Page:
Tuesday, November 22, 2011

Story Twenty: The Necessity of Nerds

Wow! I can't believe the month is now winding down. Just as some of the stories feel like a snapshot of something much larger, this one feels more like a character sketch. One thing Norton Juster discussed the other day was how hard it is to start writing. He often will do things to start like write a dialogue between characters that he will never use just so he can hear the character's voice and get a sense of who they are. He also spoke of a magic moment that happens when you realize you're not writing a story but, rather, eavesdropping on one.

Anyone who is a writer will tell you that his discussion is not so much an aha moment, but is more of, "Hey, that's a nice way of describing normal for me...."

This story is one of those "conversations" that will probably get tossed aside. A bit of a character study of someone who would be involved in a situation that what is written here. Jeremy is a nerd coming to a level of self-realization. I'm not sure what his story is going to be yet, but I suspect it will be a bit of a hero's journey. In the meantime, meet Jeremy as he gets ready for the MCAS and fantasy baseball season.


Jeremy’s book shelves weren’t just stuffed, they were overstuffed.

As one of those kids who read before he could speak because he didn’t start speaking until he could speak in complete paragraphs. He looked every bit the nerd with his big glasses, braces and shaggy hair cut. He tended towards Hawaiian shirts and khakis over the more popular t-shirts and jeans his classmates wore.

He pretended not to notice when kids tended to avoid him on the playground but wanted to partner with him on research projects. He knew the ones who were (not so) secretly grateful for not having to sit at the peanut allergy table with him, because he knew the truth was he’d be the most popular kid when it came to fantasy baseball picks.

Little did they know it was, in part, because of those overstuffed bookshelves that his fantasy baseball teams were always the strongest.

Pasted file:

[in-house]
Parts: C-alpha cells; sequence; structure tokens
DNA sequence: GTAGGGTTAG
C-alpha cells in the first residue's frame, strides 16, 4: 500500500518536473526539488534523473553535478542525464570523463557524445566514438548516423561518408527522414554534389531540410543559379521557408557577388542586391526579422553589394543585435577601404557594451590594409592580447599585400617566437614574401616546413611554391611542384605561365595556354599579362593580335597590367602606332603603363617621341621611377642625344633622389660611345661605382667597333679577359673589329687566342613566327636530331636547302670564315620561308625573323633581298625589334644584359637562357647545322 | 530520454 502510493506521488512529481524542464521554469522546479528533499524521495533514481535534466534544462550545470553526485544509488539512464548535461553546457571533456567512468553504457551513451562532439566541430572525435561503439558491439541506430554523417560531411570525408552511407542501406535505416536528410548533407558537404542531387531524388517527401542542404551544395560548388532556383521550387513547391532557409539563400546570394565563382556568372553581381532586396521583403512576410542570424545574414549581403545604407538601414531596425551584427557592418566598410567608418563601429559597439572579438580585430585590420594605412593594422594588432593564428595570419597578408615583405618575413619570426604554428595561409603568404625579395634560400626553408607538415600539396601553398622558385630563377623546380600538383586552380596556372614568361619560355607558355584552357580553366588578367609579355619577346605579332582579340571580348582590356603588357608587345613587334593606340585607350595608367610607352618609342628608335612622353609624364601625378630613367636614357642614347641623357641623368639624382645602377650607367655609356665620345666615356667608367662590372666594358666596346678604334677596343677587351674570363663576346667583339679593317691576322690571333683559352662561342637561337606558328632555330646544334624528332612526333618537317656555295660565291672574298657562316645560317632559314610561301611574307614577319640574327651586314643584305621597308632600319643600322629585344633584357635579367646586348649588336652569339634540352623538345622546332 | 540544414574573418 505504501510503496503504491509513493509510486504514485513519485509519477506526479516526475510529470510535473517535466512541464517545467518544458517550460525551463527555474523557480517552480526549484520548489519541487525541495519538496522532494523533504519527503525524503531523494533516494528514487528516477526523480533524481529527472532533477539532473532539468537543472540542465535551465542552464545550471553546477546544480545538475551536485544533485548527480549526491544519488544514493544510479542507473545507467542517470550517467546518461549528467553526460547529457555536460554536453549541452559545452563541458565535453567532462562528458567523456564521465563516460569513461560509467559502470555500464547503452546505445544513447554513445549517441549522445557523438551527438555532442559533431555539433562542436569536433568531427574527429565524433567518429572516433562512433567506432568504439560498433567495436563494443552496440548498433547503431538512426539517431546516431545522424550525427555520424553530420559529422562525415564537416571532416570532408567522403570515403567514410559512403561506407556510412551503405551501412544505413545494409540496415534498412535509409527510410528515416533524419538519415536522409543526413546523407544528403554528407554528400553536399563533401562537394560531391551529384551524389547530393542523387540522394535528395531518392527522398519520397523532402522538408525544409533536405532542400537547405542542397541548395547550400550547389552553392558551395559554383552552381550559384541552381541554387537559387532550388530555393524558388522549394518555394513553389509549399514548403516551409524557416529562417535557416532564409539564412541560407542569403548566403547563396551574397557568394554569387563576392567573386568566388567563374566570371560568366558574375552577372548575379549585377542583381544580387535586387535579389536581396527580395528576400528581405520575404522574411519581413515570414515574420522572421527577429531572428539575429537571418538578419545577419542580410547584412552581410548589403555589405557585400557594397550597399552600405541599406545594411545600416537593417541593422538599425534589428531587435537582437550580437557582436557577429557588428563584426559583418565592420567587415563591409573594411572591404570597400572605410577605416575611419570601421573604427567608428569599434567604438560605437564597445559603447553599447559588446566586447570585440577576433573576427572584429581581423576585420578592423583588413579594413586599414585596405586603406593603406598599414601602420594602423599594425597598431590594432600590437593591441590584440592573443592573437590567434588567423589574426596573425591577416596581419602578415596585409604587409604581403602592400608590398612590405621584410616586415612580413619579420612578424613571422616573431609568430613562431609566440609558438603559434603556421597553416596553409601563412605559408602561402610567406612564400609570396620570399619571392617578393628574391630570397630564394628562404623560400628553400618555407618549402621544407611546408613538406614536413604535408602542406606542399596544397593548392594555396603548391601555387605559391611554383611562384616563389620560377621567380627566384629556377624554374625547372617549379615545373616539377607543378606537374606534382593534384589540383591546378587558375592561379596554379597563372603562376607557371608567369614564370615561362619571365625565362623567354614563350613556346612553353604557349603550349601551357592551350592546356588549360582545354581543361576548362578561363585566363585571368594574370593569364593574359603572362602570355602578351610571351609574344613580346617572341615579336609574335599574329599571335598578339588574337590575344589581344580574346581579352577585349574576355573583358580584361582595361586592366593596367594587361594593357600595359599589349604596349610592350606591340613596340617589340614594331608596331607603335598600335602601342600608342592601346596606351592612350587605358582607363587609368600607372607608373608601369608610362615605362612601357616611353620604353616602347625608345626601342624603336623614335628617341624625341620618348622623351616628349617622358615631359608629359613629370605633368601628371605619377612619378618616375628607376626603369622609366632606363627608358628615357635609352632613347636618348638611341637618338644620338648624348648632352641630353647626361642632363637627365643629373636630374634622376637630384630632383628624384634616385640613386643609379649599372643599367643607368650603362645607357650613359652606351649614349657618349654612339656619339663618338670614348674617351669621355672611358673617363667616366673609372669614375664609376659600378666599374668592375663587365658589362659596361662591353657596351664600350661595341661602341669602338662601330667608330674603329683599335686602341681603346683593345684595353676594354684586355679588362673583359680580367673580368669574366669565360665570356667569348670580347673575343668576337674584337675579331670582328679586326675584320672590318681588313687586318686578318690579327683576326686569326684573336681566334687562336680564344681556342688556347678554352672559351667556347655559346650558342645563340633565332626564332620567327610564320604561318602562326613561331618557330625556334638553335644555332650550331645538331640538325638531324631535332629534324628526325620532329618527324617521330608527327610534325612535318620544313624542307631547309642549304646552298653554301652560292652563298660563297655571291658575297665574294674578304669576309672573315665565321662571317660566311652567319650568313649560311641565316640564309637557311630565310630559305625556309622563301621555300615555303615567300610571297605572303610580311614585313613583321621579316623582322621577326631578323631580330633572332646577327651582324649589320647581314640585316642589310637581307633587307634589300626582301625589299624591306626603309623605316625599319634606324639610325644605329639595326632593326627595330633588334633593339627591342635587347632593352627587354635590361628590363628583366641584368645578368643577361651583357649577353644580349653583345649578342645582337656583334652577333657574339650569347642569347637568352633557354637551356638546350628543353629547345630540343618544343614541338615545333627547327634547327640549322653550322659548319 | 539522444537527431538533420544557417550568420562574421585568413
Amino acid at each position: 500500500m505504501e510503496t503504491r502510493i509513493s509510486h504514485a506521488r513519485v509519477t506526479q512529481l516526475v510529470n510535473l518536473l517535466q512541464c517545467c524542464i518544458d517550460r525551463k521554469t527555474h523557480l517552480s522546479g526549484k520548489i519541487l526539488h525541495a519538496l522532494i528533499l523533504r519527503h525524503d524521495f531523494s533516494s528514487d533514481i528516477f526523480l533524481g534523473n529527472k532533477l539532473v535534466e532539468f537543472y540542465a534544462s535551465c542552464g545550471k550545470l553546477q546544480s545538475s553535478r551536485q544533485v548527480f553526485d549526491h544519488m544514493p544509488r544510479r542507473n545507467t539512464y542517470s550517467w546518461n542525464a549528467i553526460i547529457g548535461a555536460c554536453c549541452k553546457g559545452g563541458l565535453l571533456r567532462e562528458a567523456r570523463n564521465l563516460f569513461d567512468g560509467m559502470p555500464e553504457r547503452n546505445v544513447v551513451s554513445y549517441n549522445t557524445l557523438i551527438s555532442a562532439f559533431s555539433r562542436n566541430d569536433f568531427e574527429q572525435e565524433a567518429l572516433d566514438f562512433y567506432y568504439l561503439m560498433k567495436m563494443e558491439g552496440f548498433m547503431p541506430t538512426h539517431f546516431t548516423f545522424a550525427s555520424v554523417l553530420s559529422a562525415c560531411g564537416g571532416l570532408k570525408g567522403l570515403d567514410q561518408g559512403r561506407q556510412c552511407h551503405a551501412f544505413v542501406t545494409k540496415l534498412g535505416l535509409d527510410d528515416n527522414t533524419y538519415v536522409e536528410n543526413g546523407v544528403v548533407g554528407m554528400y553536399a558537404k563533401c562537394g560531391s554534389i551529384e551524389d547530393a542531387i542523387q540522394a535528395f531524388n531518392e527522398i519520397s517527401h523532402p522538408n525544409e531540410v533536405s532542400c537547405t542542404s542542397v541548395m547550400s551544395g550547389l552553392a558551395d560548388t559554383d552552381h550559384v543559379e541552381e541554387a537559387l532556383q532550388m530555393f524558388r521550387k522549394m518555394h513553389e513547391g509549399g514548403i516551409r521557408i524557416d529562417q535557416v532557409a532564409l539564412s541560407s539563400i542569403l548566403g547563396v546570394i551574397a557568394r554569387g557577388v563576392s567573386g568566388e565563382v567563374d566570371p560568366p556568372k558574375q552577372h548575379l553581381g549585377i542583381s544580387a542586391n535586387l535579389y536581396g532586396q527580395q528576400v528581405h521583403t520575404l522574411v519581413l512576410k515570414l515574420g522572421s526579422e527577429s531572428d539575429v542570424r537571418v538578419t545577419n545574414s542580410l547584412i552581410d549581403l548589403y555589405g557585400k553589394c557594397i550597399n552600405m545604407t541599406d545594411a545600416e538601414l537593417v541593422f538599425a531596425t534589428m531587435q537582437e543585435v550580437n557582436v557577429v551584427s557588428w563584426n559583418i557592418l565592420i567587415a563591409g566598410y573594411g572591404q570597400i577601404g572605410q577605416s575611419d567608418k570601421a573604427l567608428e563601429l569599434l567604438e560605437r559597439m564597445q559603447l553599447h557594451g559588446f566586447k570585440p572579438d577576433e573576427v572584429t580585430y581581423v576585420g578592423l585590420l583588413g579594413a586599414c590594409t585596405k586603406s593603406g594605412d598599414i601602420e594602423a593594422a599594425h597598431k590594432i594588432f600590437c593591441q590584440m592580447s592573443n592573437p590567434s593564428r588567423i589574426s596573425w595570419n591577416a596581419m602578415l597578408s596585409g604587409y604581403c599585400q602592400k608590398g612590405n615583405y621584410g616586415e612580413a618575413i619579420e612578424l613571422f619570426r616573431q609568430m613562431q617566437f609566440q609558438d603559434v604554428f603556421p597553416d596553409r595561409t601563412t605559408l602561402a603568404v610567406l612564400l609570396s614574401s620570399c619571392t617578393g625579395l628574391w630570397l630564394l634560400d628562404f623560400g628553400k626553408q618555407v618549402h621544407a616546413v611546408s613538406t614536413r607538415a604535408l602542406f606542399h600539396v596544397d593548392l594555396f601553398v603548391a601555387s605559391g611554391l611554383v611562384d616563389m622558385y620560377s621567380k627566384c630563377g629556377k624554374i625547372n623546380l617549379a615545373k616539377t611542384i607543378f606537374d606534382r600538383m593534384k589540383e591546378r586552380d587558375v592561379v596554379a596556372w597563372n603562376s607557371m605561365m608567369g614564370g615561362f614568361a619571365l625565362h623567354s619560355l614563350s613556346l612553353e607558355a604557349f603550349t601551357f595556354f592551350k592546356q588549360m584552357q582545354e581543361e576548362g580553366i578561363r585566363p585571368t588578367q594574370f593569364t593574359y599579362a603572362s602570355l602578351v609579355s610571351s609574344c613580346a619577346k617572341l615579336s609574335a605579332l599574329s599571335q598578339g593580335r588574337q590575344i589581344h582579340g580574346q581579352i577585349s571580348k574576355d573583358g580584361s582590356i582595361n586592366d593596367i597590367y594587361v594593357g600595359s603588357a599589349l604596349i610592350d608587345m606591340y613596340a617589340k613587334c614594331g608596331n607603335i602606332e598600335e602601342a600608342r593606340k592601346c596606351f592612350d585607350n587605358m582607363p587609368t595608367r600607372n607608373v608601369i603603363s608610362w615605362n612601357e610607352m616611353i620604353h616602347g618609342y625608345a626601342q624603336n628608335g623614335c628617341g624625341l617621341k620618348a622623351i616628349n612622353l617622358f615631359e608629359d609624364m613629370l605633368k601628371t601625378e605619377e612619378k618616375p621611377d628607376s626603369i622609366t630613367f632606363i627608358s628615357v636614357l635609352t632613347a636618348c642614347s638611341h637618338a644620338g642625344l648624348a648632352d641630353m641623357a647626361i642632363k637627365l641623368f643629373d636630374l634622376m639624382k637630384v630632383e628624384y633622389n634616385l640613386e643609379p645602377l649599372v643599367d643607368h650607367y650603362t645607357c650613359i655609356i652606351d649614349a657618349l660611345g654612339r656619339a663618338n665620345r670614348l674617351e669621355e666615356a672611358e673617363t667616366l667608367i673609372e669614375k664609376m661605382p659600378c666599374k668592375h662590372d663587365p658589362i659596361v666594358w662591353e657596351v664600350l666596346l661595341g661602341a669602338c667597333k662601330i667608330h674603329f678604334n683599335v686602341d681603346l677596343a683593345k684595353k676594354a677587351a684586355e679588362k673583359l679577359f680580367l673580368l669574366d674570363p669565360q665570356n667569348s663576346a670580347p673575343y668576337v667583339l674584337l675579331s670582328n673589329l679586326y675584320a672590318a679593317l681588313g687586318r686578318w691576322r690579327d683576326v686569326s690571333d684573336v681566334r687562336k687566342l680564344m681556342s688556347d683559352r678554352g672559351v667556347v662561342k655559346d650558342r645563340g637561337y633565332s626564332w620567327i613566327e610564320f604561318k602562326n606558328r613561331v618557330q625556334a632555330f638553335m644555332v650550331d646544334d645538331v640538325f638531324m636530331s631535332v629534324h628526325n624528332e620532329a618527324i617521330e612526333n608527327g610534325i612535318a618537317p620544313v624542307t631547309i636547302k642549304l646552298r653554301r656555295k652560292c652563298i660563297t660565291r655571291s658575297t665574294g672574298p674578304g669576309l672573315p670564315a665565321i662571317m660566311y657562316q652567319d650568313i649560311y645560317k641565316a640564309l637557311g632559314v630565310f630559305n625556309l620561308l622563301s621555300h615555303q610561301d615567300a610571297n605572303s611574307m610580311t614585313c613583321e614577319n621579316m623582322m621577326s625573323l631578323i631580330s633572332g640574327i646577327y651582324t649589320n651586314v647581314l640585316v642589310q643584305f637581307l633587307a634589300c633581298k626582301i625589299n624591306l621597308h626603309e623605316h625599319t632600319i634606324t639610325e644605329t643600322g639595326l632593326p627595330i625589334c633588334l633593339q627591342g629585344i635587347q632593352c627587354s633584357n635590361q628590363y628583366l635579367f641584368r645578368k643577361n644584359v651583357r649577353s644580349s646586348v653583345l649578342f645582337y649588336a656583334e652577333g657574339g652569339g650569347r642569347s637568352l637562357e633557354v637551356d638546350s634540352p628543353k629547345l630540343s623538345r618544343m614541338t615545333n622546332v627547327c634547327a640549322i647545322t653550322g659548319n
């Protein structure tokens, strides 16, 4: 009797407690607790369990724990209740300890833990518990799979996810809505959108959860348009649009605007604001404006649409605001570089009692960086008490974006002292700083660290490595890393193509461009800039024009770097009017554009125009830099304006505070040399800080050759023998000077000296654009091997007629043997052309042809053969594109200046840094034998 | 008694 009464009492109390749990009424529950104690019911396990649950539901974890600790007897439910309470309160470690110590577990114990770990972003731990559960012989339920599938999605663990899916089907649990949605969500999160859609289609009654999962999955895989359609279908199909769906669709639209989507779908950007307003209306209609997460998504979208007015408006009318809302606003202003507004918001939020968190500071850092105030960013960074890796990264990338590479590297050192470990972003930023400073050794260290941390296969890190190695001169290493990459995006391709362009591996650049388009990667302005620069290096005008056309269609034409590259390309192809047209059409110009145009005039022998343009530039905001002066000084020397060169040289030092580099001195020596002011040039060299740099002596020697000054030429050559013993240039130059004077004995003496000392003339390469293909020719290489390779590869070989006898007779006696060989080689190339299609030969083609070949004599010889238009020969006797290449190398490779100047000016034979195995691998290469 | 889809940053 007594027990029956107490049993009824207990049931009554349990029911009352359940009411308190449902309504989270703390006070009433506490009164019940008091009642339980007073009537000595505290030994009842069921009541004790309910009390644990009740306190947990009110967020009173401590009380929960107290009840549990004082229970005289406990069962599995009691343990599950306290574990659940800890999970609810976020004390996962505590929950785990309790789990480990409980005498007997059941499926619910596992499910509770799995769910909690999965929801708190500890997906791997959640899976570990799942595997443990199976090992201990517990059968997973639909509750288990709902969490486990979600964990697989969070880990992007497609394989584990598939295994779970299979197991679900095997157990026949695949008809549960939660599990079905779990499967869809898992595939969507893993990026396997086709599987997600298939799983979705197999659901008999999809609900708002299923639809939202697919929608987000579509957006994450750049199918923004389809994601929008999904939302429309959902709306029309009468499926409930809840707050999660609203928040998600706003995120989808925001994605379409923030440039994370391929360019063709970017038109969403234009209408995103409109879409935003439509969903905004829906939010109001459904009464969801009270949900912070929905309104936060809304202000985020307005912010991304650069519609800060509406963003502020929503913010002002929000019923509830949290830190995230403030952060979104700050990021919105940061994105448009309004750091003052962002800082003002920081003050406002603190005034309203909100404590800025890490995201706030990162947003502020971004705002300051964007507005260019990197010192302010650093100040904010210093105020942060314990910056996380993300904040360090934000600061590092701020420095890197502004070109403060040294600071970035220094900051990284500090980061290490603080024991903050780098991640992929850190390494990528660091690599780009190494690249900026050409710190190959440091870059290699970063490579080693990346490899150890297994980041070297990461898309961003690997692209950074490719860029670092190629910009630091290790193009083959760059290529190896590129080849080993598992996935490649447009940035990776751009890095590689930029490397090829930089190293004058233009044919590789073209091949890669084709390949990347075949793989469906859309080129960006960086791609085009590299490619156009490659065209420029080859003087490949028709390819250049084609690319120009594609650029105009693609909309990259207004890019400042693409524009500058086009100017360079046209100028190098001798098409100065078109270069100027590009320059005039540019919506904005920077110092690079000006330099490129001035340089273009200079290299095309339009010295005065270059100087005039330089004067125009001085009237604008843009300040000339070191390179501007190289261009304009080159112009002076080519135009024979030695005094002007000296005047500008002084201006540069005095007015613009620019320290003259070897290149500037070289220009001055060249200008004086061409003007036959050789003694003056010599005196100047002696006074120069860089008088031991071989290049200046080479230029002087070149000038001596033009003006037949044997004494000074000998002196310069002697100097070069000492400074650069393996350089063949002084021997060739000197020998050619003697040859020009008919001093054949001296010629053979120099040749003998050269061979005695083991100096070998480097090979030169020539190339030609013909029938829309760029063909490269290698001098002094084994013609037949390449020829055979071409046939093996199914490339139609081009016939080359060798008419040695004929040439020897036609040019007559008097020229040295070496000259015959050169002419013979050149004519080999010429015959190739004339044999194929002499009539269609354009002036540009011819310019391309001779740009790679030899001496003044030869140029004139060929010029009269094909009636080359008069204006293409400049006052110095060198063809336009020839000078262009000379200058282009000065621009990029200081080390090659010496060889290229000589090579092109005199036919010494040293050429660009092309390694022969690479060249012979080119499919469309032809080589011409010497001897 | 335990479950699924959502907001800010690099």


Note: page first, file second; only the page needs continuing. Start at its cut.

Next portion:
Jeremy was fascinated by Bill James, the man who changed how baseball was played by looking at numbers differently. Bill James made it guys like Jeremy a valuable commodity when it came to talking sports in general and baseball in particular. He filled his bookshelves with magazines, books and almanacs and studied as if they were religious texts and he was a monk.

He once heard Bill James say, “I learned to write because I am one of those people who somehow cannot manage the common communications of smiles and gestures, but must use words to get across things that other people would never need to say.”
It was probably one of the times that it really hit him why he gravitated towards Bill James the way the moon was a satellite of the Earth. Too often Jeremy felt that he didn’t have “the common communications of smiles and gestures,” the way other kids did.

He knew he was the odd man out, and that seemed to be the story of his life.

But the recent words that he returned to over and over again were from an article about talent when Bill James wrote, “It is my very strong belief that there is talent everywhere and all the time.” While James was arguing why we have so much talent in baseball and sports instead of great writers, those words inspired Jeremy every time he sat alone pouring through old extracts, almanacs, magazines and player guides. As he read through those things, he felt like he was reading the writings of a kindred spirit.

Jeremy had committed most of the words to memory at this point. Now if only they would come in handy at just the right moment, then he’d be OK. Today was draft day, so there were plenty of kids who would have peanut free lunches. He’d have company for a few days and he supposed he should be happy about it, but why couldn’t he have been a cool kid instead?
Well, he’d have to feel good about being the cool kid even if it was only for a couple of days. He supposed if it weren’t for draft day, then he’d be eating alone all year long instead of just most of it.

He took a deep breath and headed out the door to school.

It didn’t take long for the more popular kids to start attaching themselves to him for advice. He was glad to slowly work through his morning work to have some time to think things through before he was the most popular kid in the class.
Because they were coming up on the MCAS, the Massachusetts version of No Child Left Behind testing, there was a lot of teacher nervousness and more serious work instead of the usual sorts of instruction. But nothing could have prepared him for the writing prompt they were given that morning.